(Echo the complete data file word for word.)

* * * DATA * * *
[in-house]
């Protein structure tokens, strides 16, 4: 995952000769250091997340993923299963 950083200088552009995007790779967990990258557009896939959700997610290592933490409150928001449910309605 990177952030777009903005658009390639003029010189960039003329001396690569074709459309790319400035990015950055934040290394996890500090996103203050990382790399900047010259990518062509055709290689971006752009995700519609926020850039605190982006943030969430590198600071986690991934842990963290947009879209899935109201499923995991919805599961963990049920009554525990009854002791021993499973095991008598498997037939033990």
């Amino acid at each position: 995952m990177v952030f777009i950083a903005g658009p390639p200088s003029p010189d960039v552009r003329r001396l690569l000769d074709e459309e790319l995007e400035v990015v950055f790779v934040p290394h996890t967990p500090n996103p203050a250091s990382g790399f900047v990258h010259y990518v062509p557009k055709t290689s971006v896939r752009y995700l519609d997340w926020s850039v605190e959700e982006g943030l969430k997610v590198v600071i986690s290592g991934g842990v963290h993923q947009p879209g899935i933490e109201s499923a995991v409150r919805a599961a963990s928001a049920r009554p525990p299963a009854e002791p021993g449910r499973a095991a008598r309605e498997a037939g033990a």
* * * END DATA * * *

[in-house]
């Protein structure tokens, strides 16, 4: 995952000769250091997340993923299963 950083200088552009995007790779967990990258557009896939959700997610290592933490409150928001449910309605 990177952030777009903005658009390639003029010189960039003329001396690569074709459309790319400035990015950055934040290394996890500090996103203050990382790399900047010259990518062509055709290689971006752009995700519609926020850039605190982006943030969430590198600071986690991934842990963290947009879209899935109201499923995991919805599961963990049920009554525990009854002791021993499973095991008598498997037939033990």
């Amino acid at each position: 995952m990177v952030f777009i950083a903005g658009p390639p200088s003029p010189d960039v552009r003329r001396l690569l000769d074709e459309e790319l995007e400035v990015v950055f790779v934040p290394h996890t967990p500090n996103p203050a250091s990382g790399f900047v990258h010259y990518v062509p557009k055709t290689s971006v896939r752009y995700l519609d997340w926020s850039v605190e959700e982006g943030l969430k997610v590198v600071i986690s290592g991934g842990v963290h993923q947009p879209g899935i933490e109201s499923a995991v409150r919805a599961a963990s928001a049920r009554p525990p299963a009854e002791p021993g449910r499973a095991a008598r309605e498997a037939g033990a």